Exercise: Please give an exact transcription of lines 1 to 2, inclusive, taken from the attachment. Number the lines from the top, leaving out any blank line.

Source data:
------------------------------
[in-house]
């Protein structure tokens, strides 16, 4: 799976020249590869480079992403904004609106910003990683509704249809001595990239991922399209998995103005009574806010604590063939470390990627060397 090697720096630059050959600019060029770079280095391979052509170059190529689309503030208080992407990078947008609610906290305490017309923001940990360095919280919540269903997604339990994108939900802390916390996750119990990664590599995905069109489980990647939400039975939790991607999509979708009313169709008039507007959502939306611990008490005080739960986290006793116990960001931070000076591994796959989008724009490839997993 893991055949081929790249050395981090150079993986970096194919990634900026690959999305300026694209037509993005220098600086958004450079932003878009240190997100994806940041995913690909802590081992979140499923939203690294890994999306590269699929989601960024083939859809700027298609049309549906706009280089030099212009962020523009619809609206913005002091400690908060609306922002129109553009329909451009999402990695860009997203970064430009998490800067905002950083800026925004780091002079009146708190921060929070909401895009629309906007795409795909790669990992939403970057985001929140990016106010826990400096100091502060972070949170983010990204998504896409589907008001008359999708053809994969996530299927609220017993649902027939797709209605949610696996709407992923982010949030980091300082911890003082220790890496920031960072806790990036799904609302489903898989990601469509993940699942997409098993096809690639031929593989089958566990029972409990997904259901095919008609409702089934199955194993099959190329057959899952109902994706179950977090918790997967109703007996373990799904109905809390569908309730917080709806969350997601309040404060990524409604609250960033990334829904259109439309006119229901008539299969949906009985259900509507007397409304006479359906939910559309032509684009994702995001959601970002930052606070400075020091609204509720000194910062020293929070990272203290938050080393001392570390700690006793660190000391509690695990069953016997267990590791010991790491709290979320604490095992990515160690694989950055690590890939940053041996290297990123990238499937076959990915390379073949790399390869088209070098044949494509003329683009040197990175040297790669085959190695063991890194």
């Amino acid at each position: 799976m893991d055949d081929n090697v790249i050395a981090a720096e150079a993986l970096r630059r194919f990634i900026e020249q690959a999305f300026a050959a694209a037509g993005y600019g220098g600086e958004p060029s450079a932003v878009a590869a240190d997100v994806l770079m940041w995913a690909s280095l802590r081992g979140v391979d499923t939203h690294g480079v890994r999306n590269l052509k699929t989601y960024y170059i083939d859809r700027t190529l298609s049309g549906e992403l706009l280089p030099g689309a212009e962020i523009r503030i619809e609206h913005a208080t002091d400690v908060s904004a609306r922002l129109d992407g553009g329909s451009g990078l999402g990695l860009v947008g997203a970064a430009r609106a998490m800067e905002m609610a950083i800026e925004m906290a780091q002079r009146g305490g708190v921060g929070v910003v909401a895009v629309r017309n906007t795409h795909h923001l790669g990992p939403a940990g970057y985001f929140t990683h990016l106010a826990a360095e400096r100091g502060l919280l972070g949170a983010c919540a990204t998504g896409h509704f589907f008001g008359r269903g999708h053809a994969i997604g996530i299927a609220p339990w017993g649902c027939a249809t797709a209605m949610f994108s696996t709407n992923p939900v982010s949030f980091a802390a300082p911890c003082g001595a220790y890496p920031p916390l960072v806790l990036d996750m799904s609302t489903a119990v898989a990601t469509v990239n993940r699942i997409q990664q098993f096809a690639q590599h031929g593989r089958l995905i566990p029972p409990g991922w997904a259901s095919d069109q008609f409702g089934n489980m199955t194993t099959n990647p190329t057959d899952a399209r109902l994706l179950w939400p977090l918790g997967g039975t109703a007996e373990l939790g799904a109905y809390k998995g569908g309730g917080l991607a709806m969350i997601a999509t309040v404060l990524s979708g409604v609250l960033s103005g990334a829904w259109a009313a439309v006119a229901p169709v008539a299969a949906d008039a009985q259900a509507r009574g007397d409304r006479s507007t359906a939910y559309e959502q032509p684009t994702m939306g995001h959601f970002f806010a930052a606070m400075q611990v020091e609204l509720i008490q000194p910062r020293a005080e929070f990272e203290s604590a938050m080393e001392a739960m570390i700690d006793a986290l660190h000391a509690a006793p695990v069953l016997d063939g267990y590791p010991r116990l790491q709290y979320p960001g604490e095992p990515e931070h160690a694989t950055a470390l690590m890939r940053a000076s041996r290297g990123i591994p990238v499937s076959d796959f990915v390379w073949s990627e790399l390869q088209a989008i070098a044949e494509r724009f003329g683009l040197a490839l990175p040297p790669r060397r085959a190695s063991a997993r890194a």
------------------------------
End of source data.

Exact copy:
[in-house]
């Protein structure tokens, strides 16, 4: 799976020249590869480079992403904004609106910003990683509704249809001595990239991922399209998995103005009574806010604590063939470390990627060397 090697720096630059050959600019060029770079280095391979052509170059190529689309503030208080992407990078947008609610906290305490017309923001940990360095919280919540269903997604339990994108939900802390916390996750119990990664590599995905069109489980990647939400039975939790991607999509979708009313169709008039507007959502939306611990008490005080739960986290006793116990960001931070000076591994796959989008724009490839997993 893991055949081929790249050395981090150079993986970096194919990634900026690959999305300026694209037509993005220098600086958004450079932003878009240190997100994806940041995913690909802590081992979140499923939203690294890994999306590269699929989601960024083939859809700027298609049309549906706009280089030099212009962020523009619809609206913005002091400690908060609306922002129109553009329909451009999402990695860009997203970064430009998490800067905002950083800026925004780091002079009146708190921060929070909401895009629309906007795409795909790669990992939403970057985001929140990016106010826990400096100091502060972070949170983010990204998504896409589907008001008359999708053809994969996530299927609220017993649902027939797709209605949610696996709407992923982010949030980091300082911890003082220790890496920031960072806790990036799904609302489903898989990601469509993940699942997409098993096809690639031929593989089958566990029972409990997904259901095919008609409702089934199955194993099959190329057959899952109902994706179950977090918790997967109703007996373990799904109905809390569908309730917080709806969350997601309040404060990524409604609250960033990334829904259109439309006119229901008539299969949906009985259900509507007397409304006479359906939910559309032509684009994702995001959601970002930052606070400075020091609204509720000194910062020293929070990272203290938050080393001392570390700690006793660190000391509690695990069953016997267990590791010991790491709290979320604490095992990515160690694989950055690590890939940053041996290297990123990238499937076959990915390379073949790399390869088209070098044949494509003329683009040197990175040297790669085959190695063991890194």